Work by Claudia Hollander-Lucas in the “By Others” Gallery at Board & Vellum
August 6, 2018
Hey, everyone. It's happening: another new art opening in the By Others gallery at Board & Vellum! This show is called “Vanishing Point” created by artist Claudia Hollander-Lucas.
The show will run for a couple months, but on August 9th, from 6 to 9 PM, we will host an opening with the artist, and we’d love it if you joined us! And bonus – the artist plans to read a poem at 7 PM, so make sure you don't miss that.
Shown Above: The artist among lilacs. Lead Image: “SeeToRemember”
To get your interest piqued, here is a quick Q&A with the artist.
Hayley: Is there an underlying story behind your work, or a narrative or conceptual thread that you pull through this show?
Claudia: Good question! This body of work was a challenge on so many levels, one was to work within a circle instead of a square. Yikes – no corners to hide or rest in. The circle became a vortex for my meandering mind into thoughts about history, storytelling, nature, cycles, paradox, death… basically everything a poetically-inclined artist would find salient. Like, where do all the dead go? What makes me joyful? Why do we need to drink wine? Who invented angels? How can art change the world, or me? In my own studio practice, I want there to be a sense of peace and a connection to all time, somehow — to the birds singing outside my window, and to Jefferson re-writing the Bible. I grew up Catholic with its sense of mystery and magic; pattern, geometry, and floating organics usually permeates the work.
Hayley: What media do you work in, and why?
Claudia: Another good question. I am a material nut. There are few materials out there that I haven’t tried, or loved. I think this has been my blessing and curse. I figure out the material, use it a lot, then it leads me to other materials. In this series, I paint on a polypropylene surface called Yupo – have you heard of it? It was developed as a waterproof, unbendable gambling card in Las Vegas to fend off cheating. Artists like it because the surface is smooth, lustrous, and the paint appears to be wet — floating on the surface. I liked pooling watercolors of different viscosities and granulation onto the surface and let it evaporate over days — or weeks – into these evocative surfaces that appeared to make themselves naturally… like water rivulets, wind patterns, and erosion does over time in nature. I love paintings that make themselves! I’d also like to mention that I work in projects, like my book “Roots And Tendrils” here in the B&V Gallery shows many of my projects. They are all related to the way my mind works, but the materials and structures vary according to the concept of the project. For example, I did not use Yupo for any other project after “Vanishing Point” because that material did not match the ideas.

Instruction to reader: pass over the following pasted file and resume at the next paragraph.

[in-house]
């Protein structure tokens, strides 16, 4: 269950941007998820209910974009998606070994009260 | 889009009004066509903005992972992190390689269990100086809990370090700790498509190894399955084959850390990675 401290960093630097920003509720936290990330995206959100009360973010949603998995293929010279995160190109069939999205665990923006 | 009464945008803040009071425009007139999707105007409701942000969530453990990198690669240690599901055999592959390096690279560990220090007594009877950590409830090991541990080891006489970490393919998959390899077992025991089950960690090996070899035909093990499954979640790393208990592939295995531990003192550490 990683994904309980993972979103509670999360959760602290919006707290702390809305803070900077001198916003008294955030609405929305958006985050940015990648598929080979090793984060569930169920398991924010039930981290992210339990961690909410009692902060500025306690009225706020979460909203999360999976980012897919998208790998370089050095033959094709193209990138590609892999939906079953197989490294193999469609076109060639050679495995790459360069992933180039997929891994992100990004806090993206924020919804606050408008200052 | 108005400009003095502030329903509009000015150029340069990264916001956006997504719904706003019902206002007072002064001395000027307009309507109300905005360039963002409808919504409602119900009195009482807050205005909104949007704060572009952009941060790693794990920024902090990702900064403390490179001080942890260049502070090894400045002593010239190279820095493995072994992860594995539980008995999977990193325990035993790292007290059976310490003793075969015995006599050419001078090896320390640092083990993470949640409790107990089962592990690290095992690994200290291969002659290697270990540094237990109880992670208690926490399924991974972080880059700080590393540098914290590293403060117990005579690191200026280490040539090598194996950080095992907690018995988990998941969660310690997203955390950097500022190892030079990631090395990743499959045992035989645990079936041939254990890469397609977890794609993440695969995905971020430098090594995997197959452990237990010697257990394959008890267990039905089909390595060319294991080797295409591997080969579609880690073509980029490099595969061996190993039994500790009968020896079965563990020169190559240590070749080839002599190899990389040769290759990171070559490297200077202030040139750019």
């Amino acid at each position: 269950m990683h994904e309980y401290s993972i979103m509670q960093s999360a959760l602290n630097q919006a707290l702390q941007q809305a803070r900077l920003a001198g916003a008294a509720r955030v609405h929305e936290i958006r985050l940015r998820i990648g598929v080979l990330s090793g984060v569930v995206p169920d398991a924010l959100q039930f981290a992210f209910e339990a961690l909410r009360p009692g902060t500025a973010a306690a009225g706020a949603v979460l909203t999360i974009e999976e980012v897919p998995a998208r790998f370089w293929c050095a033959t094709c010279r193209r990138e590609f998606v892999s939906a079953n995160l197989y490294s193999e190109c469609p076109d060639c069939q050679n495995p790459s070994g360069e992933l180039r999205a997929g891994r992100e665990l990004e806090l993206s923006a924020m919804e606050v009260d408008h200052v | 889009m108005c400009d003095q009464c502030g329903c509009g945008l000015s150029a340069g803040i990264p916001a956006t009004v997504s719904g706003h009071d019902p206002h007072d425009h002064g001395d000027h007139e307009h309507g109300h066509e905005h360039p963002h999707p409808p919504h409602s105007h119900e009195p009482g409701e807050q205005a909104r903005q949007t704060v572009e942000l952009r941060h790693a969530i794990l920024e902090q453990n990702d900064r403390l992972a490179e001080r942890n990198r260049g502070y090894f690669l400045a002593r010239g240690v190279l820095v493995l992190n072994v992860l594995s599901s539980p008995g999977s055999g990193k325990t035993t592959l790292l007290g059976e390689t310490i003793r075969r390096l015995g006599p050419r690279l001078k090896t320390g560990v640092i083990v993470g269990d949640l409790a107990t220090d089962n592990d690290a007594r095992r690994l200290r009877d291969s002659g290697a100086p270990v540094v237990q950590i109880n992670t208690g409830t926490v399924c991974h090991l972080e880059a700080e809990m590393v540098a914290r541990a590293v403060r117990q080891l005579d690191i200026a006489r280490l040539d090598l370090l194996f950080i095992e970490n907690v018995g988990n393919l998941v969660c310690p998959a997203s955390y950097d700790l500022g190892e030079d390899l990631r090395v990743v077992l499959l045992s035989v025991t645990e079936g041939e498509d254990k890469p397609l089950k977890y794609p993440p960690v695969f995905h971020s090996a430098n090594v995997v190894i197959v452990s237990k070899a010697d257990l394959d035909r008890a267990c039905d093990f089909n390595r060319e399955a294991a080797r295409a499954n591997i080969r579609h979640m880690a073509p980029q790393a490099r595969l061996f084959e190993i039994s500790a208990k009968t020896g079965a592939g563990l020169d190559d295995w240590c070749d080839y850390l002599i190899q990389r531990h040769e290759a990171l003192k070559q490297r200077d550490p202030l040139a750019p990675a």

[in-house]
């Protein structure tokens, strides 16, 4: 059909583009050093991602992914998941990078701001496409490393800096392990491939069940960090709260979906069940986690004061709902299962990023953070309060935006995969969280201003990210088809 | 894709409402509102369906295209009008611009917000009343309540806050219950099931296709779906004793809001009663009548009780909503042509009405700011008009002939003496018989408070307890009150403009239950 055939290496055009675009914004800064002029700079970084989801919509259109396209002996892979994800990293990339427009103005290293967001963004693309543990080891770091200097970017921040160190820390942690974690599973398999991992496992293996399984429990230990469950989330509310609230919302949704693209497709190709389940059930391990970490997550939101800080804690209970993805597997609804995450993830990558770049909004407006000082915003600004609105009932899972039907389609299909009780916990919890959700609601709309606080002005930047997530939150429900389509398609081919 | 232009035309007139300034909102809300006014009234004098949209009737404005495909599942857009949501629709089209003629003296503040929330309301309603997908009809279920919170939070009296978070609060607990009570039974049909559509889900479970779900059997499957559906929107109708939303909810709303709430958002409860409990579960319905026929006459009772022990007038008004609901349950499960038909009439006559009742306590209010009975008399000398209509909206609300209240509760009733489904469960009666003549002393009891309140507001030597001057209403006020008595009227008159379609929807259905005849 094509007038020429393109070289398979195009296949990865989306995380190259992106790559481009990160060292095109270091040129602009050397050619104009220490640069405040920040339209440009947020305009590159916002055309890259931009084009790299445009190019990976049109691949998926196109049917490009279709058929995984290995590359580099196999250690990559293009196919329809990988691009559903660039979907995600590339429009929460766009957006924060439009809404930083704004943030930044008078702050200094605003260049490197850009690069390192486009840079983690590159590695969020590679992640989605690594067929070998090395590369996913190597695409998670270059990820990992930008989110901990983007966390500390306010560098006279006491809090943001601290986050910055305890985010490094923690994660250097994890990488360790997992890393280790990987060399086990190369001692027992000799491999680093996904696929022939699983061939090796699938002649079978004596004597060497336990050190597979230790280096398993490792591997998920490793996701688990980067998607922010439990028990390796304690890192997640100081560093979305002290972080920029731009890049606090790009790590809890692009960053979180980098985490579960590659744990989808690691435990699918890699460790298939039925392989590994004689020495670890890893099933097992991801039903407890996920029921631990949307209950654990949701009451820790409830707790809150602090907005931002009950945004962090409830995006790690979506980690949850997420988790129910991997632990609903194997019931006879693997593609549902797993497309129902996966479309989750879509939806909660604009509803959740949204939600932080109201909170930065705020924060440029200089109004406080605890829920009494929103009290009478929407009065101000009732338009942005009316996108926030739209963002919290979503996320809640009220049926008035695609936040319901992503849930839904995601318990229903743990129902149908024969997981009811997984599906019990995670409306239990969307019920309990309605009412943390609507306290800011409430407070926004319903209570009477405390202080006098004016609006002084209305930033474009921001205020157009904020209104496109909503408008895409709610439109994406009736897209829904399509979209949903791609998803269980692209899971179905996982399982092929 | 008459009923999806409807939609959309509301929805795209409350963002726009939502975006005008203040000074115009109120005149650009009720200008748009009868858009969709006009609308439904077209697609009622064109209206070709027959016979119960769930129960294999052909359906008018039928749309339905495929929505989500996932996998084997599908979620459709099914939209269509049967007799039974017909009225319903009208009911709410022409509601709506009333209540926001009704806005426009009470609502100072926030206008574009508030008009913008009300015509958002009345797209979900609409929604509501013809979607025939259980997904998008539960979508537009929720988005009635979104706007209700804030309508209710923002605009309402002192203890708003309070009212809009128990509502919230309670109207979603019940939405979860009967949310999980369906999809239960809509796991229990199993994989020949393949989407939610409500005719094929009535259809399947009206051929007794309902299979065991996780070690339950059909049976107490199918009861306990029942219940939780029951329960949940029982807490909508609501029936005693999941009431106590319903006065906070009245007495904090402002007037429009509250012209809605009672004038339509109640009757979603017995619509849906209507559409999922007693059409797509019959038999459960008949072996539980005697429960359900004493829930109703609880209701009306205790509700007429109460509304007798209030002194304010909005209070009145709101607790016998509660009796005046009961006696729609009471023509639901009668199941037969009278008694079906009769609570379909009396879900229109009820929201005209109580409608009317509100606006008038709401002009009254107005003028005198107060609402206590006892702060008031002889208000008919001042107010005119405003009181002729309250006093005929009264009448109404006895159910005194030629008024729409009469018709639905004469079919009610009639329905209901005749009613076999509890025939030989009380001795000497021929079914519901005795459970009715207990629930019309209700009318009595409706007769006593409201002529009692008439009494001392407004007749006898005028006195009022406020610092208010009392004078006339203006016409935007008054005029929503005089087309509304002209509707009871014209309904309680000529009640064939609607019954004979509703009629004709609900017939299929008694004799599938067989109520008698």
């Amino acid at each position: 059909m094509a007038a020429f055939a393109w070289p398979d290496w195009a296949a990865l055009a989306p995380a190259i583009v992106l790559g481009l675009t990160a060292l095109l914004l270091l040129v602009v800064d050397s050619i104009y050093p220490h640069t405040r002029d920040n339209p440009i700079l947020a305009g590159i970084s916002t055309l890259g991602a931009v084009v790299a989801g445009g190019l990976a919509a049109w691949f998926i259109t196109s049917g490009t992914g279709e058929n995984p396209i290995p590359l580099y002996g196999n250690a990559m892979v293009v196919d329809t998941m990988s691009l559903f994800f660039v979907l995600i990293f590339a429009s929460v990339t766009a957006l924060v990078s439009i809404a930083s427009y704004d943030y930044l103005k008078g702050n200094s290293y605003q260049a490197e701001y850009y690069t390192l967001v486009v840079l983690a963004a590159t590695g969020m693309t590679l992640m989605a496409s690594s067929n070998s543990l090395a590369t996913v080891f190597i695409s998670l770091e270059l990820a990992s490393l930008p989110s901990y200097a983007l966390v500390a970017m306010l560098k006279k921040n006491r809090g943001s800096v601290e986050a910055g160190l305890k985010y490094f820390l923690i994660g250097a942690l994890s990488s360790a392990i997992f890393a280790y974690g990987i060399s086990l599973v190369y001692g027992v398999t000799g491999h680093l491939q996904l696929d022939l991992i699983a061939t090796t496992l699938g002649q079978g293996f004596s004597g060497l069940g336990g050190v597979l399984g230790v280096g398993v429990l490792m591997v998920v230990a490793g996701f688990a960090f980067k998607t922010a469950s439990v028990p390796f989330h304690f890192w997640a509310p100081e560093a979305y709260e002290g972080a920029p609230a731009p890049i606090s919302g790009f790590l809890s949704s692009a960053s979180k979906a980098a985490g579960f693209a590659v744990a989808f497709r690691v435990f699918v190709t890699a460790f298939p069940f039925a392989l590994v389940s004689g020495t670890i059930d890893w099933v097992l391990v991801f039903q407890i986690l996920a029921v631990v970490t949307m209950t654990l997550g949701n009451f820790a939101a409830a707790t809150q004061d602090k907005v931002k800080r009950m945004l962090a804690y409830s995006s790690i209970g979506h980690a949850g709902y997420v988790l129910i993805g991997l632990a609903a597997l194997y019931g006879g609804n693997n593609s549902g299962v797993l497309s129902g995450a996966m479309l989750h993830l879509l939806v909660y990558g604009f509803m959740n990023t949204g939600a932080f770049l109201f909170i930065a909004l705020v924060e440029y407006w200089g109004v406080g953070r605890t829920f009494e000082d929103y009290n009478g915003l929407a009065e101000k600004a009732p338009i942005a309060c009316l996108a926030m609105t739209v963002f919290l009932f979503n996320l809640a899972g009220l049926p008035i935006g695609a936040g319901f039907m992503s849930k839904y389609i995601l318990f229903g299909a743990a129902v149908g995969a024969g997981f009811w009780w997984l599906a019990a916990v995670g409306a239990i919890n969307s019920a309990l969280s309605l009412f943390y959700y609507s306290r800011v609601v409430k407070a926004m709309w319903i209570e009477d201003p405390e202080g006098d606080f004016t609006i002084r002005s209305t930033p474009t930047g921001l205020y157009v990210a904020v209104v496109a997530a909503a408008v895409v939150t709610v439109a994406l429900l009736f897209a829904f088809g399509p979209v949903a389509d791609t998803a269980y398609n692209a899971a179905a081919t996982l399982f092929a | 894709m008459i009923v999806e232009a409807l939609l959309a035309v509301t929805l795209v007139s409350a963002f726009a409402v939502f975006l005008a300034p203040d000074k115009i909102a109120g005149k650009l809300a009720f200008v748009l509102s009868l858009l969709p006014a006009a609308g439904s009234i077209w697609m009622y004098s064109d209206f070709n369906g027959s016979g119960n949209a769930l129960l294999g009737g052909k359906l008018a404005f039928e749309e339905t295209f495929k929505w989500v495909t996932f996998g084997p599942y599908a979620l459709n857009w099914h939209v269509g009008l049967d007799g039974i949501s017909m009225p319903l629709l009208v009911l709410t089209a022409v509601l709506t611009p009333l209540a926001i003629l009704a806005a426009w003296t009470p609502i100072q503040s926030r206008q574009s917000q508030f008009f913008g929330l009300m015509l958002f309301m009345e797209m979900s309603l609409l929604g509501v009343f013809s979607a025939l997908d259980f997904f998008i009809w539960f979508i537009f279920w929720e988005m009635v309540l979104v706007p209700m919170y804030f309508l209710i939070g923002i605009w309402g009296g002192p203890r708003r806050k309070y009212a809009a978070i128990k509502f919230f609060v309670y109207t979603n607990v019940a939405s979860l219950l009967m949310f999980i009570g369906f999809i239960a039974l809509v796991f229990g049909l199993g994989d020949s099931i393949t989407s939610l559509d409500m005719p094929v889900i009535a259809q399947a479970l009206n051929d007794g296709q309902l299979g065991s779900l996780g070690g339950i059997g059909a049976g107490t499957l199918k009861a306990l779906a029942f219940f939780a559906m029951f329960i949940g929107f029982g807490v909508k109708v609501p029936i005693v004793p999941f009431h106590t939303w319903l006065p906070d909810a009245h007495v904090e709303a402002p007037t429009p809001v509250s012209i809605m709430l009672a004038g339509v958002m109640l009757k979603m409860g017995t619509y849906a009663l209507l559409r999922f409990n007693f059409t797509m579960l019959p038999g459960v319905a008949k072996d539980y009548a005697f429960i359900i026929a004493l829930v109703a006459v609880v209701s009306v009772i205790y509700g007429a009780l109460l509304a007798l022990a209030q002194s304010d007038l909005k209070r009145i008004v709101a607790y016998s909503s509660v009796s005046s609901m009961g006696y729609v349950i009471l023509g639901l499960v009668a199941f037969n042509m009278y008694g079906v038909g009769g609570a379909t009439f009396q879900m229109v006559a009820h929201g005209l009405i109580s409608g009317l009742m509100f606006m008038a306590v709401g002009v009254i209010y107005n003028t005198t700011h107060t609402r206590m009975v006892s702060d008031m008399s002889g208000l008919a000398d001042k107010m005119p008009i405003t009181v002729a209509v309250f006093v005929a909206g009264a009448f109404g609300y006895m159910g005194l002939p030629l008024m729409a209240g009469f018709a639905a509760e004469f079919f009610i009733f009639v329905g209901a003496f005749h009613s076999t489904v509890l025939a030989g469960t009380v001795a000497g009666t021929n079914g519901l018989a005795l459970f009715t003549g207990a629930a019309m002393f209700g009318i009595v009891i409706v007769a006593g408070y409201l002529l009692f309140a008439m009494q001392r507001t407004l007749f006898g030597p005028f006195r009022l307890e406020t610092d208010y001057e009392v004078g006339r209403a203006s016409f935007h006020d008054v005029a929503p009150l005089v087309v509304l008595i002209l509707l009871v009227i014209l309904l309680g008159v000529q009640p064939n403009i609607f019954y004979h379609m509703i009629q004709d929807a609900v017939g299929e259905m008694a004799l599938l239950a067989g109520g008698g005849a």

Hayley: Where are you from, and does it influence your work?
Claudia: Oh yes, biography and location deeply influence my work and who I am. I am a New England girl who grew up in post World War Two era, definitely a baby boomer. It was electric to feel liberated in college (Boston) after being fearfully sheltered from Communism, the devil, and starvation in a Polish immigrant household. To this day, I don’t throw much away – it is reused, or recycled, or not purchased at all. Don’t get me started! This does influence my studio practice in myriad ways that I don’t understand, and can’t explain… like saving 3-hole punch out dots!
Hayley: How do you hope that your audience interacts with or experiences your work? Is it passive or active?
Claudia: I like this question. I think about it a lot. Art on the wall can seem so passive, that people walk by without looking at it. That it is invisible somehow – that you are invisible. I think this is why I started making artist books – that people had to engage with an art object more intimately – had to turn the page, lift a flap, turn a dial, like little kids do with pop-up books. I like the surprises in books when you turn a page. The “Vanishing Point” series here in the gallery pulls you in with its painterly details and little photographic or drawn imbeds. You really have to look at them closely to see them. And this is how I became more cross-disciplinary as an artist – started taking my writing more seriously, that I can recite a poem at a party, or gallery opening, like I’ll do at the August 9th opening, at 7 PM, I think. I like to recite because it brings focus to what I find a loud and distracted gathering. I like it when people are quiet together. What you may not know about me is that I am a birder. I belong to the Audubon Society, and I love going out with strangers to listen and watch the birds that are all around us, but mostly hidden. We are quiet and observant together. We all get a chance to contribute to the sightings. I feel it is a real community moment, it’s peaceful, and fills me with joy.
Hayley: Fantastic. Thank you for sharing with us, Claudia. And, to everyone else, we hope to see you soon at By Others!